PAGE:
California gubernatorial hopefuls support nuclear

SANTA CLARA, CALIFORNIA - Two of the three leading Republican candidates for California governor next year said they support using nuclear power to help the state meet its energy demands.

Insurance Commissioner Steve Poizner said during a public policy forum at Santa Clara University that he would make the expansion of nuclear power a campaign theme. He said it would be an important tool to help California meet its future energy needs but said state regulations prohibit its expansion.

"It will be the perfect technology to allow for the rapid expansion of electric vehicles," Poizner said during a panel discussion focused on housing, transportation and infrastructure.

Another GOP candidate, former Congressman Tom Campbell, later said he also supports nuclear power.

"I think it's part of the mix and we should've been developing it a long time ago," he said.

Republican hopeful Meg Whitman did not attend the conference because she was in San Diego addressing a Fortune magazine event on women's leadership.

In a statement, her campaign spokeswoman said the former eBay chief executive also supports bringing more sources of energy online, including expansion of nuclear power.

First, Whitman would favor a discussion "about the technology necessary to make that possible," spokeswoman Sarah Pompei said.

One of the potential Democratic contenders, Attorney General Jerry Brown, said he does not oppose nuclear technology, adding that California should consider all options to reduce its greenhouse gas emissions. Brown, who served as governor from 1975 to 1983, has not announced his candidacy for another term as governor but is contemplating a run.

"I'm not opposed to anything that is going to deal with climate change in a responsible way," he told reporters outside the forum.

Brown said lawmakers "came very close to an acceptable compromise" with recent legislation that would have required California's utilities to get a third of their power from renewable sources but limited the amount they could import from out of state.

Gov. Arnold Schwarzenegger has said he will veto the bills in part because of that restriction.

He signed an executive order establishing the 33 percent mandate with fewer restrictions than were included in the bills, which were pushed by majority Democrats. Utilities will have to meet the goal by 2020.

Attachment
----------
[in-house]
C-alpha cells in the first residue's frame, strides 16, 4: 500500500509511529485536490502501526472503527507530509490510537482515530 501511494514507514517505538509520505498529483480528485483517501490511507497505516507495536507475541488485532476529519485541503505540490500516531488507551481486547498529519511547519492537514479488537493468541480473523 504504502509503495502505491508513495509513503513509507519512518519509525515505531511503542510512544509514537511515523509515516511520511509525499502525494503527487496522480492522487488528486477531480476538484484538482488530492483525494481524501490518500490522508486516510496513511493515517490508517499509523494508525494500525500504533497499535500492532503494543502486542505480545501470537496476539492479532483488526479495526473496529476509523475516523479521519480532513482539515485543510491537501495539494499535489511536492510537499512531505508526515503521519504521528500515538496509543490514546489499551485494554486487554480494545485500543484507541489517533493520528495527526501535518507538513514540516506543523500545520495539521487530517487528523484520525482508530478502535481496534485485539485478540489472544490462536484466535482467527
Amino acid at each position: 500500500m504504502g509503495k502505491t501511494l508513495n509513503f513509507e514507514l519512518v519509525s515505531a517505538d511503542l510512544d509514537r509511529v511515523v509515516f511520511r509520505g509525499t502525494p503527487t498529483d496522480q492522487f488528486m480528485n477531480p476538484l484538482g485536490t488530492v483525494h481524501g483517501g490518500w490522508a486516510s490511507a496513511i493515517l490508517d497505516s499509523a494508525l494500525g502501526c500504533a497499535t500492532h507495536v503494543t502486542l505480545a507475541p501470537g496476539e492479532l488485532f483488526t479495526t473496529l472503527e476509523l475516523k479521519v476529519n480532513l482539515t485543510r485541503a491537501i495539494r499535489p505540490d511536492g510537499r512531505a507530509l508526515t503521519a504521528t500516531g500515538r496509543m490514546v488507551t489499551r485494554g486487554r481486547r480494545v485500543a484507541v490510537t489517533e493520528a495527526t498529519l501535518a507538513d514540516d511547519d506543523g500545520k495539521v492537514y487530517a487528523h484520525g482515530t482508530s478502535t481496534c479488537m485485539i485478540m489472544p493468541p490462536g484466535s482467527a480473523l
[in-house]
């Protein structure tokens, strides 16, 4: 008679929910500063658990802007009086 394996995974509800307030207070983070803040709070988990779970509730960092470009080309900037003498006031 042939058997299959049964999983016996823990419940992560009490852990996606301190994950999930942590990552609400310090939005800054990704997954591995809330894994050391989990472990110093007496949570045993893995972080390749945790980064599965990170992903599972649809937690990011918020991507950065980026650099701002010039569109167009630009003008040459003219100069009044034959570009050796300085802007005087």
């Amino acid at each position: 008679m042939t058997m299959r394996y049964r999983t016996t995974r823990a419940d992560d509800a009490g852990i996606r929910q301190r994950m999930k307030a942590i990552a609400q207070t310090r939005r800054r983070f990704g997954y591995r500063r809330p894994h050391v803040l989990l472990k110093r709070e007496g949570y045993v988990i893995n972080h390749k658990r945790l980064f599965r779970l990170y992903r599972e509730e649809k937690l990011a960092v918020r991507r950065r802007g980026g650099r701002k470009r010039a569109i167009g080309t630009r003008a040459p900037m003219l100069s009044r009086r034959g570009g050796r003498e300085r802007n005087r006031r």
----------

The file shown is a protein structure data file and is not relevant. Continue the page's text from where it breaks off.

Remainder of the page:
Brown declined to say whether he favored the legislation because he hadn't read the entire bill but said he supports getting renewable energy from California and from wind, solar and geothermal producers in other states.

Campbell, a former Schwarzenegger finance director, said he also agreed with the governor's decision to veto the renewable energy bills. He said Schwarzenegger's action will achieve the same goal without limiting the power sources available to utilities.

"I thought that was smart, because first of all we may not have all the capacity in California, and secondly you have to balance two things — fairness to the ratepayers who have to pay for this and the desire to support industry in California," Campbell said.

Four of the five leading candidates for governor were attending a forum on such issues as energy, education, transportation, taxes and infrastructure sponsored by the Silicon Valley Leadership Group. The group said its goal was to bring together business, nonprofit and civic leaders to discuss how to make California more competitive.

San Francisco Mayor Gavin Newsom, who is seeking the Democratic nomination, appeared on a panel discussing education. He said investing more money in schools and making sure they operate efficiently should be a top priority for the next governor because California will not be competitive without a skilled work force.

He did not address reporters following his appearance and did not discuss his views about nuclear power.


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